A series of Christian reflections on the application of biblical principles to the art of living.
Whatever community we have in mind, questions arise and abound…
How do we honor – acknowledge and respect – our personhood, our individual beingness, and that of all those with and around us?
How do we lend assistance to others, for all need help from time to time, without usurping their responsibility for themselves?
How do we allow others to assist us without relinquishing our responsibility for ourselves?
How do we deal reasonably and fairly with those who, to us, seem to be quite willing to abdicate their self-care with an intention, however conscious or unconscious, that we will shoulder their burdens more fully?
How do we deal reasonably and fairly with the child or adult, the daughter or son, the spouse or partner, the relative or friend, the compeer or acquaintance, the member of whatever our affiliative groups who, in our view, irresponsibly acts up and irrepressibly acts out, leaving undone those things which ought to have been done and doing those things which ought not to have been done, and seems to be unaware of (or perhaps, all too aware, but insensitive to) the effect of his or her words and actions on others?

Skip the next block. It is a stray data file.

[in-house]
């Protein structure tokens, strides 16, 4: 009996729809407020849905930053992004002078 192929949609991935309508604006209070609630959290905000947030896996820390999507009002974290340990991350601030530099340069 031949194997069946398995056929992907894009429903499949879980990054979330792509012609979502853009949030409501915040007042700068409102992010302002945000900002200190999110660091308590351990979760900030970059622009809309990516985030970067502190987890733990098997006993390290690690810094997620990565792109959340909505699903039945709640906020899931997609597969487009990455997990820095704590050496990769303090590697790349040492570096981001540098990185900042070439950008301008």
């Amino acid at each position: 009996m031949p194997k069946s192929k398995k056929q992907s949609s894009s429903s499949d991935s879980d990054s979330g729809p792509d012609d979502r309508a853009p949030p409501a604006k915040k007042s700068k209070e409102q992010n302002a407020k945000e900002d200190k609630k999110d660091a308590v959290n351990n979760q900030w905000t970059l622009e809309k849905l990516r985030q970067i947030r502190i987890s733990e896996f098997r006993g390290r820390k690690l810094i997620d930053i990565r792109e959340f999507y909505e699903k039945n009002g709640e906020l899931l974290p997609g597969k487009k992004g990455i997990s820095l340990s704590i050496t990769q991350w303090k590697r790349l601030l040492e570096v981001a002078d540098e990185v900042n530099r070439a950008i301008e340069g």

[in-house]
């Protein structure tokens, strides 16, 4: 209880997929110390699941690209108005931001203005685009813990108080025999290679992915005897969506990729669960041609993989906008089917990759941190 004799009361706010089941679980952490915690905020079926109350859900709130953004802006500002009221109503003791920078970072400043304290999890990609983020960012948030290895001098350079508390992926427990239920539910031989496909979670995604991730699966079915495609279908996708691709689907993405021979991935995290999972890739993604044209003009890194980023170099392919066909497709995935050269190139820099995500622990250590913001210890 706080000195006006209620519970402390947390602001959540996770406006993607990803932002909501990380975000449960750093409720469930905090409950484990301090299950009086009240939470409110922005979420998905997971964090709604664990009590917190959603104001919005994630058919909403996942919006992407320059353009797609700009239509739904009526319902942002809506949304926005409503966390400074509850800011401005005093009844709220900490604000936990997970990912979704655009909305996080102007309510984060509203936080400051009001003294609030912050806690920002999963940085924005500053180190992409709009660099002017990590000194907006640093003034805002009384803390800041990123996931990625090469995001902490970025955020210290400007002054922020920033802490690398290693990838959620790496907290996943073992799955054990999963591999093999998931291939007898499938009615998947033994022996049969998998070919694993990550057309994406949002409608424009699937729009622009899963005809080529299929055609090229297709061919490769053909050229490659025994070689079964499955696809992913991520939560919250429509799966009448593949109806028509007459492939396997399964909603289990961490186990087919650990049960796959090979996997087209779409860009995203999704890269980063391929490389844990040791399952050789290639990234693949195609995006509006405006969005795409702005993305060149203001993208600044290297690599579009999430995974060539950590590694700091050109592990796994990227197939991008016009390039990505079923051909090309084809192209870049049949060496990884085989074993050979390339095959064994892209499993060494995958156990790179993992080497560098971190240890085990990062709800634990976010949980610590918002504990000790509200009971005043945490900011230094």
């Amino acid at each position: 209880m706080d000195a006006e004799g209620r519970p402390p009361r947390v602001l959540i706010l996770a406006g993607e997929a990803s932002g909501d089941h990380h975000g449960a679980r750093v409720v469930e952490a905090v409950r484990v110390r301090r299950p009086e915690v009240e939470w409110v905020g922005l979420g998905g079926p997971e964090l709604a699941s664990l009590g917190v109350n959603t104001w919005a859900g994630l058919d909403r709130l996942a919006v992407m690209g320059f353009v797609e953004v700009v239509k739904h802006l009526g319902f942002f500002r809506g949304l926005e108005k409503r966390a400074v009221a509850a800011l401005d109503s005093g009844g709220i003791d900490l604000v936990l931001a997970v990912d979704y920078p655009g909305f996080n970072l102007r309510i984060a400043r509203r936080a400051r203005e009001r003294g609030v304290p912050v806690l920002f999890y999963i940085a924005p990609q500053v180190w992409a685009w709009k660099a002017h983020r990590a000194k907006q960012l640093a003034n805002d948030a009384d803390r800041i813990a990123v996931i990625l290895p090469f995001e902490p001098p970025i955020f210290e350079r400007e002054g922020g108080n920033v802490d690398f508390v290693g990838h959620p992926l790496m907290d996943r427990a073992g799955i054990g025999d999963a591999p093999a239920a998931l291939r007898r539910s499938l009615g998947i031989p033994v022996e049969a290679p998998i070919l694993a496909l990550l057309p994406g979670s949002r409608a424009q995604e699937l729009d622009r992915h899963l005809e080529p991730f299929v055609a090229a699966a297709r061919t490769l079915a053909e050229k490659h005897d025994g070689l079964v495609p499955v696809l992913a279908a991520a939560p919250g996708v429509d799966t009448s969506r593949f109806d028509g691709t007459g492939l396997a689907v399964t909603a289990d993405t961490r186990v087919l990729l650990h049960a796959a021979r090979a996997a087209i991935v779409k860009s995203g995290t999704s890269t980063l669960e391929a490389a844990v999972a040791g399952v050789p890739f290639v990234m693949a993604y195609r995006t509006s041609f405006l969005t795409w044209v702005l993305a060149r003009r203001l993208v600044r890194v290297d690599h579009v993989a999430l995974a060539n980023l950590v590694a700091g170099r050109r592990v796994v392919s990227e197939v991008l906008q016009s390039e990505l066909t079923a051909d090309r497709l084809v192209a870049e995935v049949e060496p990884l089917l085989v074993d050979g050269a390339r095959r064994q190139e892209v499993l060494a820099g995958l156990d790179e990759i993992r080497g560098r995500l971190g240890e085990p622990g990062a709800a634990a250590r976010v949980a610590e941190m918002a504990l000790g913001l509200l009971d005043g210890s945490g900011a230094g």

I have no ready or easy answers to these questions. However, a key to the beginning of a response, I believe, rests in our wrestling with the whole of the verse: Bear one another’s burdens and, in this way, you will fulfill the law of Christ (Galatians 6.2; my emphasis).
Here, I perceive a paradox at the core of our human nature. We can “fulfill the law of Christ,” that is, in one interpretation, become individually fully human as God has created us, in part, only as we give ourselves to others. Jesus gave voice to this conundrum, saying, “Those who want to save their life will lose it, and those who lose their life for my sake will find it” (Matthew 16.25).
Selfishness, by which we seek to have and to hold for ourselves, makes our lives a small package of dwarfed human personality and diminished human possibility. Selflessness, by which we seek to give ourselves away for the sake of others, makes for a larger life; for them and for us. A life characterized by heightened awareness of the fullness of the human condition, through sharing in the joys and sorrows of others, and a deepening acceptance of ourselves through the experience of embracing (and allowing ourselves to be embraced by) the joys and sorrows of our own lives.
More to come…
© 2021 PRA